skip to main content

Search for: All records

Creators/Authors contains: "Ashby, M. L."

Note: When clicking on a Digital Object Identifier (DOI) number, you will be taken to an external site maintained by the publisher. Some full text articles may not yet be available without a charge during the embargo (administrative interval).
What is a DOI Number?

Some links on this page may take you to non-federal websites. Their policies may differ from this site.

  1. ABSTRACT Star-forming galaxies are rich reservoirs of dust, both warm and cold. But the cold dust emission is faint alongside the relatively bright and ubiquitous warm dust emission. Recently, evidence for a very cold dust (VCD) component has also been revealed via millimetre/submillimetre (mm/sub-mm) photometry of some galaxies. This component, despite being the most massive of the three dust components in star-forming galaxies, is by virtue of its very low temperature, faint and hard to detect together with the relatively bright emission from warmer dust. Here, we analyse the dust content of a carefully selected sample of four galaxies detectedmore »by IRAS, WISE, and South Pole Telescope (SPT), whose spectral energy distributions (SEDs) were modelled to constrain their potential cold dust content. Low-frequency radio observations using the Giant Metrewave Radio Telescope (GMRT) were carried out to segregate cold dust emission from non-thermal emission in mm/sub-mm wavebands. We also carried out AstroSat/Ultraviolet Imaging Telescope (UVIT) observations for some galaxies to constrain their SED at shorter wavelengths so as to enforce energy balance for the SED modelling. We constructed their SEDs across a vast wavelength range (extending from UV to radio frequencies) by assembling global photometry from GALEX FUV + NUV, UVIT, Johnson BRI, 2MASS, WISE, IRAC, IRAS, AKARI, ISO PHOT, Planck HFI, SPT, and GMRT. The SEDs were modelled with cigale to estimate their basic properties, in particular to constrain the masses of their total and VCD components. Although the galaxies’ dust masses are dominated by warmer dust, there are hints of VCD in two of the targets, NGC 7496 and NGC 7590.« less
  2. ABSTRACT Emission from active galactic nuclei (AGNs) is known to play an important role in the evolution of many galaxies including luminous and ultraluminous systems (U/LIRGs), as well as merging systems. However, the extent, duration, and exact effects of its influence are still imperfectly understood. To assess the impact of AGNs on interacting systems, we present a spectral energy distribution (SED) analysis of a sample of 189 nearby galaxies. We gather and systematically re-reduce archival broad-band imaging mosaics from the ultraviolet to the far-infrared using data from GALEX, SDSS, 2MASS, IRAS, WISE, Spitzer, and Herschel. We use spectroscopy from Spitzer/IRSmore »to obtain fluxes from fine-structure lines that trace star formation and AGN activity. Utilizing the SED modelling and fitting tool cigale, we derive the physical conditions of the interstellar medium, both in star-forming regions and in nuclear regions dominated by the AGN in these galaxies. We investigate how the star formation rates (SFRs) and the fractional AGN contributions (fAGN) depend on stellar mass, galaxy type, and merger stage. We find that luminous galaxies more massive than about $10^{10} \,\rm {M}_{*}$ are likely to deviate significantly from the conventional galaxy main-sequence relation. Interestingly, infrared AGN luminosity and stellar mass in this set of objects are much tighter than SFR and stellar mass. We find that buried AGNs may occupy a locus between bright starbursts and pure AGNs in the fAGN–[Ne v]/[Ne ii] plane. We identify a modest correlation between fAGN and mergers in their later stages.« less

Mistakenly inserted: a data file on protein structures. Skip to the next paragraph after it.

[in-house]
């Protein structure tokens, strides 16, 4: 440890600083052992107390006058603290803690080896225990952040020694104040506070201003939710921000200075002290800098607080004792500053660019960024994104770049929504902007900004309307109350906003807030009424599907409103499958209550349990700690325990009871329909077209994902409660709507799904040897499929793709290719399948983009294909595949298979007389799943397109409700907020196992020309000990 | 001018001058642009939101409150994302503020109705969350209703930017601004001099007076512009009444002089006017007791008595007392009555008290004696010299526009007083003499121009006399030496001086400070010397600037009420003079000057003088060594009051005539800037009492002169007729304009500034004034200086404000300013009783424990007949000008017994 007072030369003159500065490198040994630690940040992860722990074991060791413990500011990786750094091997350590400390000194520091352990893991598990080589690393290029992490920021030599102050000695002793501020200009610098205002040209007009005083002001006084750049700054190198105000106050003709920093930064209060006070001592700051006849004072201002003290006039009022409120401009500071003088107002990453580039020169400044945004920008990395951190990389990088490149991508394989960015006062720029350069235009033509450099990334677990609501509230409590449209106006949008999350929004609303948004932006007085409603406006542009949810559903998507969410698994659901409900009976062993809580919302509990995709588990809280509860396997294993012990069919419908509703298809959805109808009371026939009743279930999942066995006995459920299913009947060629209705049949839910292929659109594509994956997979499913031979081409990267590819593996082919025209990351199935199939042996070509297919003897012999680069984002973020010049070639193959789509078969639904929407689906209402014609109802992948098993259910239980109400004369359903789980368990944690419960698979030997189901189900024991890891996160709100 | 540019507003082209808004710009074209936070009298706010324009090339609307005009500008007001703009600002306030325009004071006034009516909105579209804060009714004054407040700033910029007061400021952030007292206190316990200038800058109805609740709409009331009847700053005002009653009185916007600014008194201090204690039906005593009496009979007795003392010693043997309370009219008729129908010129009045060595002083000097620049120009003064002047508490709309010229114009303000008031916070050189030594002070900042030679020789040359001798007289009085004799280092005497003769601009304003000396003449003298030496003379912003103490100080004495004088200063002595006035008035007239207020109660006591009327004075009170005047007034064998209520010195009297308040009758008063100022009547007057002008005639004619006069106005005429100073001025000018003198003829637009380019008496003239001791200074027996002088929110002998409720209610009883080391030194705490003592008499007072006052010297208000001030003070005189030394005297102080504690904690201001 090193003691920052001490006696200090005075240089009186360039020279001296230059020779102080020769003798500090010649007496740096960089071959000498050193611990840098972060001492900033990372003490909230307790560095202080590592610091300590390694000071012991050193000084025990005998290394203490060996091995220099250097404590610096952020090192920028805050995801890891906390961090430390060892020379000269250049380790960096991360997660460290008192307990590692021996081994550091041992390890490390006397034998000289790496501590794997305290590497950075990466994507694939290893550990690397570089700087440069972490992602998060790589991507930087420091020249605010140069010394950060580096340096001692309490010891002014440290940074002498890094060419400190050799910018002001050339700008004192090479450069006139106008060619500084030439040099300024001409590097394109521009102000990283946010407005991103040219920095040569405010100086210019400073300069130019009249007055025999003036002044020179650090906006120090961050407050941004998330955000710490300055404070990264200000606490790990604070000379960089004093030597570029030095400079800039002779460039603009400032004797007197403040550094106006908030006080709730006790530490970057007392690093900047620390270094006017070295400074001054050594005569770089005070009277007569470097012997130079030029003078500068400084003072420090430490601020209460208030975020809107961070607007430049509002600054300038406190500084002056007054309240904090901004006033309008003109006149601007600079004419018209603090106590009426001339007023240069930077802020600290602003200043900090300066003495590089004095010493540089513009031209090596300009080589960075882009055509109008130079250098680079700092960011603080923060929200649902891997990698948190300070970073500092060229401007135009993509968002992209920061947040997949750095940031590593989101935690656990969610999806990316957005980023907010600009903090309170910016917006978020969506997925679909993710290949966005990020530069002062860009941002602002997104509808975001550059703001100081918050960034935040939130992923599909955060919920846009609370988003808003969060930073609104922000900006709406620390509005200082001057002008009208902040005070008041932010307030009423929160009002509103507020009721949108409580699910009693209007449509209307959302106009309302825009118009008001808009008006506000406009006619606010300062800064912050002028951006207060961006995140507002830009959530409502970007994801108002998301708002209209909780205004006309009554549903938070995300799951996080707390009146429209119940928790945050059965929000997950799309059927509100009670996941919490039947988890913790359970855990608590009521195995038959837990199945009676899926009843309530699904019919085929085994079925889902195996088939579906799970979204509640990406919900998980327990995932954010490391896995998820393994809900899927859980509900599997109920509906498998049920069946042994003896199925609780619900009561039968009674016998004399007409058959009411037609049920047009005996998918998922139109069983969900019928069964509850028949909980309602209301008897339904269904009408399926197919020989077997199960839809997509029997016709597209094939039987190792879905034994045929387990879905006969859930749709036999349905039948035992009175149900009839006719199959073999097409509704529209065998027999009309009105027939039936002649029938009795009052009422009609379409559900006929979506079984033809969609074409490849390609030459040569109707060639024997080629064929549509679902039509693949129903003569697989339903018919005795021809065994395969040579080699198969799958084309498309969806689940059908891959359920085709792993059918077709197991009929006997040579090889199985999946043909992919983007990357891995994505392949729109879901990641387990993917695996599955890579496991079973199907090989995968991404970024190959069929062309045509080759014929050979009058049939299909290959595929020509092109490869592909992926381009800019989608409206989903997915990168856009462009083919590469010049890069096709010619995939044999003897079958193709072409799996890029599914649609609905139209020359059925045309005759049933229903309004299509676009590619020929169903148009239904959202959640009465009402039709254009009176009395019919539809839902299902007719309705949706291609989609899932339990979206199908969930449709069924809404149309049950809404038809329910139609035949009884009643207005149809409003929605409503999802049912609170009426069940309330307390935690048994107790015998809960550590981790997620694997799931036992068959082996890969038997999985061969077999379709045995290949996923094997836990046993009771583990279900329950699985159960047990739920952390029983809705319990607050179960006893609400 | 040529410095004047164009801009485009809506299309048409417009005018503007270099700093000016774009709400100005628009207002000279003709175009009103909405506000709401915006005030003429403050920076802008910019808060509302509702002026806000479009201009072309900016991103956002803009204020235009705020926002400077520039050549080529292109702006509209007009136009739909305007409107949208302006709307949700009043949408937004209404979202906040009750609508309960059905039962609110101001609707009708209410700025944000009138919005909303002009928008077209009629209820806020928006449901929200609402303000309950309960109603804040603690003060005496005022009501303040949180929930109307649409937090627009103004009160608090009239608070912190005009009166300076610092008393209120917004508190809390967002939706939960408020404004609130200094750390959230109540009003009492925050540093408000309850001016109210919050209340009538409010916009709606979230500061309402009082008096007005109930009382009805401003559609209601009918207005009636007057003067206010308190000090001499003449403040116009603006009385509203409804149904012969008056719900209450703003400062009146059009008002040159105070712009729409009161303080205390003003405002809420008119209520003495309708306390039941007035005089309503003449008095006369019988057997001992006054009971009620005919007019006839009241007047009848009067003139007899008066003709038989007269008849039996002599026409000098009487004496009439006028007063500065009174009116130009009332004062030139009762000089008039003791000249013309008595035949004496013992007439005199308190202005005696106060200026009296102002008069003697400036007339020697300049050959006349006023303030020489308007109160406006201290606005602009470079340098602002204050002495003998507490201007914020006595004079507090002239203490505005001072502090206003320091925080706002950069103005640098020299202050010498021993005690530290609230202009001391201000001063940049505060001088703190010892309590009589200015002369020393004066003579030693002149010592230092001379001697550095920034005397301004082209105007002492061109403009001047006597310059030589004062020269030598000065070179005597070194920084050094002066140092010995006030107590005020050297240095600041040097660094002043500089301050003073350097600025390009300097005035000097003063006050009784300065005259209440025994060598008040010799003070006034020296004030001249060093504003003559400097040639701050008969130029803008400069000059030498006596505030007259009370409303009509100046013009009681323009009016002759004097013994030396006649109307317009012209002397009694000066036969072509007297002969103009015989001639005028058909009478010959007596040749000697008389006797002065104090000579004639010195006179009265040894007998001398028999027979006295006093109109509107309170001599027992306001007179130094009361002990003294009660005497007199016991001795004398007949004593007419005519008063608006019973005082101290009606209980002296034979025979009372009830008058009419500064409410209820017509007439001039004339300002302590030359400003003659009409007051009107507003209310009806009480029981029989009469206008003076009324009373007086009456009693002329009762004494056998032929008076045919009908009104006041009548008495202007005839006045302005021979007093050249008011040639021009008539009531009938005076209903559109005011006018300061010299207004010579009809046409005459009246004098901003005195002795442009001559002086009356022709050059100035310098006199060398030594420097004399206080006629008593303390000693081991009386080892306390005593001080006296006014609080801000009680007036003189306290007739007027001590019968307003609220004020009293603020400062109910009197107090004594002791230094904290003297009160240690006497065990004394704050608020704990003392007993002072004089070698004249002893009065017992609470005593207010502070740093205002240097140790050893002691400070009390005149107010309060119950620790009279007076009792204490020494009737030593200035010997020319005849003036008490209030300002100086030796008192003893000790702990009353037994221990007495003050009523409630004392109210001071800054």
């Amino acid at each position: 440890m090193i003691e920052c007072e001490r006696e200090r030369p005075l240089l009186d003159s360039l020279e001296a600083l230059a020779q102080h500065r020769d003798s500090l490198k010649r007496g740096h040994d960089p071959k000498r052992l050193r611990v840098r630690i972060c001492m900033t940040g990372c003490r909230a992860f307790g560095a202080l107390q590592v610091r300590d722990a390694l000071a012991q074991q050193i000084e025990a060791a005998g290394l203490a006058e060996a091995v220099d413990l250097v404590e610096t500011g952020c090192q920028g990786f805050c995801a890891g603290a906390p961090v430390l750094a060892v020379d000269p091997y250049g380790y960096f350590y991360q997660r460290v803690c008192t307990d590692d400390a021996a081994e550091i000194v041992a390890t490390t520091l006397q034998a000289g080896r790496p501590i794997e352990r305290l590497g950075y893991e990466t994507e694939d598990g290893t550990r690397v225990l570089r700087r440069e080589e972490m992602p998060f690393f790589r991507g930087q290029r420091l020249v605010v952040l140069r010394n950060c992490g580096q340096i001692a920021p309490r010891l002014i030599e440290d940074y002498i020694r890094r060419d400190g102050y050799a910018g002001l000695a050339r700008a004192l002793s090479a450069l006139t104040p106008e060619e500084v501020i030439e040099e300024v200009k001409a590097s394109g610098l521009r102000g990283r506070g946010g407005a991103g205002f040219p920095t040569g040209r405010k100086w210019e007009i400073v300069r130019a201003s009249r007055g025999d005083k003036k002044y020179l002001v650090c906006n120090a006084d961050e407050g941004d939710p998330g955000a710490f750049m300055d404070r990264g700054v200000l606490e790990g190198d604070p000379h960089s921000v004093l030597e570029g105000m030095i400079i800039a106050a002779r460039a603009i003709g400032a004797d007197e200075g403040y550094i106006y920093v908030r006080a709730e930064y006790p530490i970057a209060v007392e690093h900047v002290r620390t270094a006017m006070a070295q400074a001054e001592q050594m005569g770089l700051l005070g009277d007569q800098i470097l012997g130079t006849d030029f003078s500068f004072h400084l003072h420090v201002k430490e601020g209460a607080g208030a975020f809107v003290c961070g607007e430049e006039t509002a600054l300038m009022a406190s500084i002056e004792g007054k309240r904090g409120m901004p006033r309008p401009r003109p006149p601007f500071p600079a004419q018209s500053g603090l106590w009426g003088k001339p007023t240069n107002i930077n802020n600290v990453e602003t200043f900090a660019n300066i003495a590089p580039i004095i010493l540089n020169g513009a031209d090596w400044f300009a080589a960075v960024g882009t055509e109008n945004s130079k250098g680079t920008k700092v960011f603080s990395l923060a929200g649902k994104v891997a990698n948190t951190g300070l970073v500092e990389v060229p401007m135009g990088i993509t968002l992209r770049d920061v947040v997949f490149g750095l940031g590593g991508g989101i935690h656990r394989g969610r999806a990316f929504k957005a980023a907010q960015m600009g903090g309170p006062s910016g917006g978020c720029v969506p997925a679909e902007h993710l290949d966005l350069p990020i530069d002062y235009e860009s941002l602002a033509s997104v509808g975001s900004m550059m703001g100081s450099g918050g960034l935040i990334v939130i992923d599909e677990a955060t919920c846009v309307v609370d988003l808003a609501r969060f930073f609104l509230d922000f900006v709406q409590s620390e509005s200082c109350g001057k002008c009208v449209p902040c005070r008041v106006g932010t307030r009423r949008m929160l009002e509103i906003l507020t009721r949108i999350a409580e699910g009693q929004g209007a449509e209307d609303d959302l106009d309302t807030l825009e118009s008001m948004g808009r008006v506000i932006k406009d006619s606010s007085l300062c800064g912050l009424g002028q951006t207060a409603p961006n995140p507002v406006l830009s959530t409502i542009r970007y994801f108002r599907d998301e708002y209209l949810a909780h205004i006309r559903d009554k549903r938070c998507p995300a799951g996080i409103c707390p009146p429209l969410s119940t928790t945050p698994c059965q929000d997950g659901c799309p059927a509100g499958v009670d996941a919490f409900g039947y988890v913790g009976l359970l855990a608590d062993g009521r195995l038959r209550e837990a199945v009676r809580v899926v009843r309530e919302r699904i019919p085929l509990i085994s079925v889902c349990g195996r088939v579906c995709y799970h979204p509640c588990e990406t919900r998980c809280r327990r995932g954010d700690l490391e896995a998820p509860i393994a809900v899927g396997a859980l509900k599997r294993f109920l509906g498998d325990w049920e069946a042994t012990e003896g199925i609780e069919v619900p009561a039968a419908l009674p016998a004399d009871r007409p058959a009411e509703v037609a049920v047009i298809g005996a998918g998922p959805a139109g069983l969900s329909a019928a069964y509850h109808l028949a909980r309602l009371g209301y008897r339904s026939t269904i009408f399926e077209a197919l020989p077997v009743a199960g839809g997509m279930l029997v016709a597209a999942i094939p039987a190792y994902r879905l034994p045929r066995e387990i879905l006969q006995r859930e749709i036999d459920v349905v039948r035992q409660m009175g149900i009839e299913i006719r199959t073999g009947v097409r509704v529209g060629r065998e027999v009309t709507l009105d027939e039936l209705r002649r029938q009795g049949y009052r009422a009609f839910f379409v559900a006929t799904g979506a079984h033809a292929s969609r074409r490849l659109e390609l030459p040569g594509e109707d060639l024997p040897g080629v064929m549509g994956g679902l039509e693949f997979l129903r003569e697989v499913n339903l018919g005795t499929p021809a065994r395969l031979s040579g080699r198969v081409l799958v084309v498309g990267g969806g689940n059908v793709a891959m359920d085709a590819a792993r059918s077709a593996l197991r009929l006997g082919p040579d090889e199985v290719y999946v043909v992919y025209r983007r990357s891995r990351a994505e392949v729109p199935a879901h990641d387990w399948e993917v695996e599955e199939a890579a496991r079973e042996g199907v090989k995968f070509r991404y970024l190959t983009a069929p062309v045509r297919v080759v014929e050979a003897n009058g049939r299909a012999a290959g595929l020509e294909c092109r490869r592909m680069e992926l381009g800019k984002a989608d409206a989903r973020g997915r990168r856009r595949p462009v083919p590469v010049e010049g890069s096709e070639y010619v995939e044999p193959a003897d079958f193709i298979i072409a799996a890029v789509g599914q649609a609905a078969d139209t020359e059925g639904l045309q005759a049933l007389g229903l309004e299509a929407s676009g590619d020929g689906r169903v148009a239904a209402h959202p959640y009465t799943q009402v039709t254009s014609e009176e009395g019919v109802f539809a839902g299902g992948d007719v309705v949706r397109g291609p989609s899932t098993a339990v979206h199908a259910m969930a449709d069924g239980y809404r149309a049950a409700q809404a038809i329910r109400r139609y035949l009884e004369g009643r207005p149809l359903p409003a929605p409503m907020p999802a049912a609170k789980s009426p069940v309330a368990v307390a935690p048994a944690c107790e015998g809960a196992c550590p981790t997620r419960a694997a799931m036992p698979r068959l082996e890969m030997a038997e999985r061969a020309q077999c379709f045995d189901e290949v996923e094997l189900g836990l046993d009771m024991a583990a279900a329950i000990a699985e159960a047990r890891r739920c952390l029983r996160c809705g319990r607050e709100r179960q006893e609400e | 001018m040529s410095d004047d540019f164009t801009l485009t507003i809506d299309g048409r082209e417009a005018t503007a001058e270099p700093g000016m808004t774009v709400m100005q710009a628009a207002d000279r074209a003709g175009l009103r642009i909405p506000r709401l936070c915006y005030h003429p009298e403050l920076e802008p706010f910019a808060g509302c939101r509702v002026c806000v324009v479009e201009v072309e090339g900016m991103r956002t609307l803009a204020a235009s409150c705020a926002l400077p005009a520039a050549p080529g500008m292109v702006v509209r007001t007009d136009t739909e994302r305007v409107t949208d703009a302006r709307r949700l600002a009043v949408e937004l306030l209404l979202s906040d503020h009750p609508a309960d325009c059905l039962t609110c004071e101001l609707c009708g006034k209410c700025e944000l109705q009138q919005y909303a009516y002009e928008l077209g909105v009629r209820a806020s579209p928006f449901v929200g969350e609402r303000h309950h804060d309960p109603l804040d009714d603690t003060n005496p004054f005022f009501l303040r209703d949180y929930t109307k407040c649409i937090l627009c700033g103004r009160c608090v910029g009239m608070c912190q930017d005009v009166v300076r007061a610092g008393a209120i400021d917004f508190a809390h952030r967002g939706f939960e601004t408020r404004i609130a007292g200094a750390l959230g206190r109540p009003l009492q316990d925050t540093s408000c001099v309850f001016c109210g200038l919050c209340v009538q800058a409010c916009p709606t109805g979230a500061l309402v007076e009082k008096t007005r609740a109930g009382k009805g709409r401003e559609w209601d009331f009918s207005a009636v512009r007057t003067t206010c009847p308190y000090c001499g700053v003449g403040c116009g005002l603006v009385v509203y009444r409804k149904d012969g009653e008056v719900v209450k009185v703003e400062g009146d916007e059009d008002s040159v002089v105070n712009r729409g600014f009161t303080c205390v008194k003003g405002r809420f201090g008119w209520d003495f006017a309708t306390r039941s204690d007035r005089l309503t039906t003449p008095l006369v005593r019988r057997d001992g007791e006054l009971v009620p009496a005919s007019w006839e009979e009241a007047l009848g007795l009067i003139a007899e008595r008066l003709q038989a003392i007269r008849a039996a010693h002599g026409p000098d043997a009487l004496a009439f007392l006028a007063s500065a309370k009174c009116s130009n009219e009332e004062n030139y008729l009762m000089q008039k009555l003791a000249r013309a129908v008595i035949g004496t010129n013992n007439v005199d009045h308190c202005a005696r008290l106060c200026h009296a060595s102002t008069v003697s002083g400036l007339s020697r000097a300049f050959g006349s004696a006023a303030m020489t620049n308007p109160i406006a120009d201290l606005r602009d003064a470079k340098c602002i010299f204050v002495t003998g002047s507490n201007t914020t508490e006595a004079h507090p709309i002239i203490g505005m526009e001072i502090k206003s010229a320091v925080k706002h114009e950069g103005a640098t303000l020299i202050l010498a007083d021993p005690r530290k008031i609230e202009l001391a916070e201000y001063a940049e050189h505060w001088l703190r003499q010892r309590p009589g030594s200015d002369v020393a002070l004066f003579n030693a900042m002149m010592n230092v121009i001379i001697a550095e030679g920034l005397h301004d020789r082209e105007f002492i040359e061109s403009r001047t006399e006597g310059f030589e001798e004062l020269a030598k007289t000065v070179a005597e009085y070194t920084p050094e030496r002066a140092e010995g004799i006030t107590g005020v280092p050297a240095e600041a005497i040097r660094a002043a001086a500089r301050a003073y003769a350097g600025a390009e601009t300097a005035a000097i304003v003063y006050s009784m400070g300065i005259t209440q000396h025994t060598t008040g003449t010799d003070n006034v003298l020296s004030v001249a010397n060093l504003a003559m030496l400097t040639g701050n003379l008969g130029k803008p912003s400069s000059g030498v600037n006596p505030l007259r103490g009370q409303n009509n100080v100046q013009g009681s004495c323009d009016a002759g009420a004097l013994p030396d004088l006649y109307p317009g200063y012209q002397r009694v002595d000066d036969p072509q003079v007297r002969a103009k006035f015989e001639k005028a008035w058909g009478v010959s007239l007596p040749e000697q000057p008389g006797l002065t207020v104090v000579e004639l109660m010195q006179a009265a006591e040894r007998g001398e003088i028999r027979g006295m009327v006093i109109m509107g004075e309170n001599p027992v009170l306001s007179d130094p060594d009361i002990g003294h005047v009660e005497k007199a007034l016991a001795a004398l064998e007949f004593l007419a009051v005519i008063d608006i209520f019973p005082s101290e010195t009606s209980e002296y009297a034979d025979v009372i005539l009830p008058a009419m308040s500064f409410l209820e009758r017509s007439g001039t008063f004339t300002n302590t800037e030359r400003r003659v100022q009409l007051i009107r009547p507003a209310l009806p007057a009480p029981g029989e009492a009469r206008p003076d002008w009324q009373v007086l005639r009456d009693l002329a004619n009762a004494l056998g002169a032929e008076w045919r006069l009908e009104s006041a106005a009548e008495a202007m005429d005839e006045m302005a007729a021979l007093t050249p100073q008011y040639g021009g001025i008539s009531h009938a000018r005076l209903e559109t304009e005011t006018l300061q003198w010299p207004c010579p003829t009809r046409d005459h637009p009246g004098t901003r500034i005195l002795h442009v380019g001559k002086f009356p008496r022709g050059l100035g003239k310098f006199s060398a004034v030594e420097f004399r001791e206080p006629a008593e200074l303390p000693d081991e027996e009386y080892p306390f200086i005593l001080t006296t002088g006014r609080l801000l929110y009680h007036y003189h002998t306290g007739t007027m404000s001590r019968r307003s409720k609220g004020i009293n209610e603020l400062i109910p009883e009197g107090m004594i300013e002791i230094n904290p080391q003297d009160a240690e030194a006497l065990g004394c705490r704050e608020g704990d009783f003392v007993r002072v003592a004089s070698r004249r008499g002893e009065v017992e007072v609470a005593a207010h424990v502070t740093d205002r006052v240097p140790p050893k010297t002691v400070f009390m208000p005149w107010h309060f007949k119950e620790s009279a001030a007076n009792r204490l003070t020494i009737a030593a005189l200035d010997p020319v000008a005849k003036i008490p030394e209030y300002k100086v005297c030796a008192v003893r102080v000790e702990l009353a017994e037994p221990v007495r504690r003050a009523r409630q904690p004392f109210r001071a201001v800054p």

3. ABSTRACT We present Gemini-S and Spitzer-IRAC optical-through-near-IR observations in the field of the SPT2349-56 proto-cluster at z = 4.3. We detect optical/IR counterparts for only 9 of the 14 submillimetre galaxies (SMGs) previously identified by ALMA in the core of SPT2349-56. In addition, we detect four z ∼ 4 Lyman-break galaxies (LBGs) in the 30 arcsec-diameter region surrounding this proto-cluster core. Three of the four LBGs are new systems, while one appears to be a counterpart of one of the nine observed SMGs. We identify a candidate brightest cluster galaxy (BCG) with a stellar mass of $(3.2^{+2.3}_{-1.4})\times 10^{11}$ M⊙. The stellar massesmore »of the eight other SMGs place them on, above, and below the main sequence of star formation at z ≈ 4.5. The cumulative stellar mass for the SPT2349-56 core is at least (12.2 ± 2.8) × 1011 M⊙, a sizeable fraction of the stellar mass in local BCGs, and close to the universal baryon fraction (0.19) relative to the virial mass of the core (1013 M⊙). As all 14 of these SMGs are destined to quickly merge, we conclude that the proto-cluster core has already developed a significant stellar mass at this early stage, comparable to z = 1 BCGs. Importantly, we also find that the SPT2349-56 core structure would be difficult to uncover in optical surveys, with none of the ALMA sources being easily identifiable or constrained through g, r, and i colour selection in deep optical surveys and only a modest overdensity of LBGs over the more extended structure. SPT2349-56 therefore represents a truly dust-obscured phase of a massive cluster core under formation.« less